• If you run the script from the command line targeting a completed build and release the tests run and are shown in the release report as well as on the test tab as we would expect.

    image

    However, if you trigger the test run from within a release pipeline, the test runs OK and you can see the results in the test tab (and MTM), but they are not associated within the release. My guess is because the release had not completed when the data update is made. I am investigating this to try to address the issue.
  • Previously I reported there was a known issue that the test results were associated with the build, but not the release. It turns out this was due to the AD account the build/release agent was running as was missing rights on the TFS server. To fix the problem I made sure the account as configured as follows”":

    Once this was done all the test results appeared where they should

    So hopefully you will find this a useful tool if you are using network isolated environments and TFS build

    Our TFS Lab Management Infrastructure

    After my session Techorama last week I have been asked some questions over how we built our TFS Lab Management infrastructure. Well here is a bit more detail, thanks to Rik for helping correcting what I had misremembered and providing much of the detail.

    image

    For SQL we have two physical servers with Intel processors. Each has a pair of mirrored disks for the OS and RAID5 group of disks for data. We use SQL 2012 Enterprise Always On for replication to keep the DBs in sync. The servers are part of a Windows cluster (needed for Always On) and we use a VM to give a third server in the witness role. This is hosted on a production Hyper-V cloud. We have a number of availability groups on this platform, basically one per service we run. This allows us to split the read/write load between the two servers (unless they have failed over to a single box). If we had only one availability group for all the DBs  one node would being all the read/write and the other read only, so not that balanced.

    SCVMM runs on a physical server with a pair of hardware-mirrored 2Tb disks for 2Tb of storage. That’s split into two partitions, as you can’t use data de-duplication on the OS volume of Windows. This allows us to have something like 5Tb of Lab VM images stored on the SCVMM library share that’s hosted on the SCVMM server. This share is for lab management use only.

    We also have two physical servers that make up a Windows Cluster with a Cluster Shared Volume on an iSCSI SANs. This hosts a number of SCVMM libraries for ISO Images, Production VM Images and test stuff. Data de-duplication again is giving us an 80% space saving on the SAN (ISO images of OS’ and VHDs of installed OS’ dedupe _really_ well)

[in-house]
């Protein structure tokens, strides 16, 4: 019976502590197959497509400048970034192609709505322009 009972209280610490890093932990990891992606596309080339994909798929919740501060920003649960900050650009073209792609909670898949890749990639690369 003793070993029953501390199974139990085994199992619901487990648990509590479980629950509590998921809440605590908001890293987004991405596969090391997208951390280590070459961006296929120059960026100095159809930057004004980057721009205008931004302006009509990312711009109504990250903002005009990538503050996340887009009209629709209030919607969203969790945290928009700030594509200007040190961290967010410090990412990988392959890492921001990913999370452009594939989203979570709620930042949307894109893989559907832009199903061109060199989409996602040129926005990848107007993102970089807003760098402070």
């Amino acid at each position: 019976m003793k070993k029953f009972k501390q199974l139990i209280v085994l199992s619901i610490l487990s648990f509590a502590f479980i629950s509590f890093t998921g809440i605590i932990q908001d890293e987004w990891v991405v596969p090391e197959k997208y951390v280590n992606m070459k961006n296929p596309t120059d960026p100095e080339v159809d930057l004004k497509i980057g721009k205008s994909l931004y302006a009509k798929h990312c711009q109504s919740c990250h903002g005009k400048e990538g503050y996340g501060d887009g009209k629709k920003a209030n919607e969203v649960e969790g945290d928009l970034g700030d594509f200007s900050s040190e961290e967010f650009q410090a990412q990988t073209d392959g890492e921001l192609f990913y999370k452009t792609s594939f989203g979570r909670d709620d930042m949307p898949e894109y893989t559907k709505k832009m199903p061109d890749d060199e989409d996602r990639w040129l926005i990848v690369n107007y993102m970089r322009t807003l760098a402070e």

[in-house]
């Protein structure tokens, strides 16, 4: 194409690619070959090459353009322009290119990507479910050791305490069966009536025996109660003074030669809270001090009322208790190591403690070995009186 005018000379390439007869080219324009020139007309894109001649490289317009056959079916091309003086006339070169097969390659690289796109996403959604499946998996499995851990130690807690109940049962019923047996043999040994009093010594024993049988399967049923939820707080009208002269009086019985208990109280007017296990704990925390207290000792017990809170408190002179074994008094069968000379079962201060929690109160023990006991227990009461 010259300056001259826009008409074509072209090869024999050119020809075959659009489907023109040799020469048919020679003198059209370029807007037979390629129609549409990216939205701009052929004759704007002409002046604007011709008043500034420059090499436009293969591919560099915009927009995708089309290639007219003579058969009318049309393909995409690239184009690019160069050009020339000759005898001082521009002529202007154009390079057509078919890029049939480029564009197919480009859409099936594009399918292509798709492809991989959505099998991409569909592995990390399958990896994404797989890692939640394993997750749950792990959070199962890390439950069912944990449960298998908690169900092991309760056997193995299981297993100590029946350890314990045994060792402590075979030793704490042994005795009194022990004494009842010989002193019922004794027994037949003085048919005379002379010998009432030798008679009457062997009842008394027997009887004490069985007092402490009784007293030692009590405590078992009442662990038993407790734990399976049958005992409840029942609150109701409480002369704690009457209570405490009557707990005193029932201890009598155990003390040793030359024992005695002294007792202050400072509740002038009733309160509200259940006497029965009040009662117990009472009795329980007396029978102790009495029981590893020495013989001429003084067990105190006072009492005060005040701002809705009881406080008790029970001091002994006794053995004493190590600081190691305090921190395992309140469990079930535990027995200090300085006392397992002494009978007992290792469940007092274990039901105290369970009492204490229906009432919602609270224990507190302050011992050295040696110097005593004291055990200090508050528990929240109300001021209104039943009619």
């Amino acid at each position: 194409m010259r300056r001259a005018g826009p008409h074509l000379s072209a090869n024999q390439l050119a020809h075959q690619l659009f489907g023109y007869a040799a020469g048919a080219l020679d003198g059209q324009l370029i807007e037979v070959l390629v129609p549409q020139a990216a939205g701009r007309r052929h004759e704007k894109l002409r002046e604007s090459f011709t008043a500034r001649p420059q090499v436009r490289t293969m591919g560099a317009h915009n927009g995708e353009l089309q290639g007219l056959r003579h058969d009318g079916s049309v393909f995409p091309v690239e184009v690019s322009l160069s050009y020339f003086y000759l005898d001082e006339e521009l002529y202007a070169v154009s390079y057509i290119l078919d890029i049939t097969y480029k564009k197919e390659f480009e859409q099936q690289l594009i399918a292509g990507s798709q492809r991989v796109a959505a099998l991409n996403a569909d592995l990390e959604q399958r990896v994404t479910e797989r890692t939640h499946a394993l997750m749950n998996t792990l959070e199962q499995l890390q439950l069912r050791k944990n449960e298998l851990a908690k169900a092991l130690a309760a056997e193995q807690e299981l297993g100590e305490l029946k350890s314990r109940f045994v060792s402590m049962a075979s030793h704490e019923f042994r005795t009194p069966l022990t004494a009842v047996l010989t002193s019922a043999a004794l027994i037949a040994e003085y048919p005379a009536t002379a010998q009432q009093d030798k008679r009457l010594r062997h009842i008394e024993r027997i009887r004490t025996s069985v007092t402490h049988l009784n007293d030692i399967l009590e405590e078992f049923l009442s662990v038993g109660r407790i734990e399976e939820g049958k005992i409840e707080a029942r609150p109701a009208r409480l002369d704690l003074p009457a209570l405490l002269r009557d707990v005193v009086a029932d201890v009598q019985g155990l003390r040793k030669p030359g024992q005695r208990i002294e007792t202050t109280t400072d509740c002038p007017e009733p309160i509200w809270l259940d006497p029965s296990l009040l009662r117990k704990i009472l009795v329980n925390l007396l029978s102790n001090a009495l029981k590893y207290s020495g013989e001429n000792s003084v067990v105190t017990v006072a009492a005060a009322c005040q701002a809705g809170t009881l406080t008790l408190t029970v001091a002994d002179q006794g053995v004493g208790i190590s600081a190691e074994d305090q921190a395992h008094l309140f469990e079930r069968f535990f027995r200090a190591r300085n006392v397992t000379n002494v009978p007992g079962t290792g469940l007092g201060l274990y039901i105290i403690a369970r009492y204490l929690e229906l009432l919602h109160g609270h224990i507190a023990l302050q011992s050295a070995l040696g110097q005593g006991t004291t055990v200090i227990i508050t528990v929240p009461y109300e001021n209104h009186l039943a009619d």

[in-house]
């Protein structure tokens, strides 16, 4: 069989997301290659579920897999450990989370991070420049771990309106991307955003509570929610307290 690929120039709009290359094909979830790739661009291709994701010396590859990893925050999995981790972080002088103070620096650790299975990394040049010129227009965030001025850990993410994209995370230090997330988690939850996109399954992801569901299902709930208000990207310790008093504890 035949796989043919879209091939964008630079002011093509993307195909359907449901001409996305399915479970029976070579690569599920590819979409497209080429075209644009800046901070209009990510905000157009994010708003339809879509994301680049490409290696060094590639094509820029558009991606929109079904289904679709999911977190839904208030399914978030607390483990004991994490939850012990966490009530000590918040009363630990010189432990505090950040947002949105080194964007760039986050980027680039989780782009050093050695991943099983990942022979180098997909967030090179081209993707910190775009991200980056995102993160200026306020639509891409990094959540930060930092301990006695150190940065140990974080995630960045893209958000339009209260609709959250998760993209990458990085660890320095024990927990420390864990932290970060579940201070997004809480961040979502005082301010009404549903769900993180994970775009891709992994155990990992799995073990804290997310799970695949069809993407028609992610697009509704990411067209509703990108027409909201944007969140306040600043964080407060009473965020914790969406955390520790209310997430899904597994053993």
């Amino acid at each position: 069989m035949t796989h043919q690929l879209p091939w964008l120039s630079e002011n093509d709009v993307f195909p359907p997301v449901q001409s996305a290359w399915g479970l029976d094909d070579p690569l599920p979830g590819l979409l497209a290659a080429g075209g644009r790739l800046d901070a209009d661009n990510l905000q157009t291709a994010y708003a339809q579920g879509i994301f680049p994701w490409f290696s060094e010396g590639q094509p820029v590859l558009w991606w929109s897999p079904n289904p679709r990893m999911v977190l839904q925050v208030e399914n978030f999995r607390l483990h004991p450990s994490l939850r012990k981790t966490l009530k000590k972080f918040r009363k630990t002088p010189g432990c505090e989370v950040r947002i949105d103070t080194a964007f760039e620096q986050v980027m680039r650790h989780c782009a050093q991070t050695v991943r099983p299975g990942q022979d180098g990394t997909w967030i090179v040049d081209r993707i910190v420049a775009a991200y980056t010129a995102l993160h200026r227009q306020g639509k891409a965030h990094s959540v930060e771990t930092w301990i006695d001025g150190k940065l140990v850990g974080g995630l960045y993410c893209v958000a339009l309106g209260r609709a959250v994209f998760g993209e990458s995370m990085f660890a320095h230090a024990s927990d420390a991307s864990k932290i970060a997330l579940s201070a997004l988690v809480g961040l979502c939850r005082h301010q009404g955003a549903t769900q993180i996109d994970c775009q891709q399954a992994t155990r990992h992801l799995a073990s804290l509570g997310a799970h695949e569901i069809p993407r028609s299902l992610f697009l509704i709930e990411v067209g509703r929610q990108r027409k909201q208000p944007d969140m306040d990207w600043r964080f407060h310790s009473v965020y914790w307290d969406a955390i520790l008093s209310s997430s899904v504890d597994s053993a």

Our Lab cloud currently has three AMD based servers. They use the same disk setup as the SQL boxes, with a mirrored pair for OS and RAID5 for VM storage.

    Our Production Hyper-V also has three servers, but this time in a Windows Cluster using a Cluster Shared Volume on our other iSCSI SAN for VM storage so it can do automated failover of VMs.

    Each of the SQL servers, SCVMM servers and Lab Hyper-V servers uses Windows Server 2012 R2 NIC teaming to combine 2 x 1Gbit NICs which gives us better throughput and failover. The lab servers have one team for VM traffic and one team for the hyper-v management that is used when deploying VMs. That means we can push VMs around as fast as the disks will push data in either direction, pretty much, without needed expensive 10Gbit Ethernet.

    So I hope that answers any questions.

    What I learnt getting Release Management running with a network Isolated environment

    Updated 20 Oct 2014 – With notes on using an Action for cross domain authentication

    In my previous post I described how to get a network isolated environment up and running with Release Management, it is all to do with shadow accounts. Well getting it running is one thing, having a useful release process is another.

    For my test environment I needed to get three things deployed and tested

    • A SQL DB deployed via a DACPAC
    • A WCF web service deployed using MSDeploy
    • A web site deployed using MSDeploy

    My environment was a four VM network isolated environment running on our TFS Lab Management system.

    image 

    The roles of the VMs were

    • A domain controller
    • A SQL 2008R2 server  (Release Management deployment agent installed)
    • A VM configured as a generic IIS web server (Release Management deployment agent installed)
    • A VM configured as an SP2010 server (needed in the future, but its presence caused me issues so I will mention it)

    Accessing domain shares

    The first issue we encountered was that we need the deployment agent on the VMs to be able to access domain shares on our corporate network, not just ones on the local network isolated domain. They need to be able to do this to download the actual deployment media. The easiest way I found to do this was to place a NET USE command at the start of the workflow for each VM I was deploying too. This allowed authentication from the test domain to our corporate domain and hence access for the agent to get the files it needed. The alternatives would have been using more shadow accounts, or cross domain trusts, both things I did not want the hassle of managing.

    image

    The run command line activity runs  the net command with the arguments use \\store\dropsshare [password] /user:[corpdomain\account]

    I needed to use this command on each VM I was running the deployment agent on, so appears twice in this workflow, once for the DB server and once for the web server.

    Updated 20 Oct 2014: After using this technique in a few release I realised it was a far better idea to have a action to do the job. The technique I mentioned above meant the password was in clear text, a parameterised action allows it to be encrypted.

    To create an action (and it can be an action, not a component as it does not need to know the build location) needs the following settings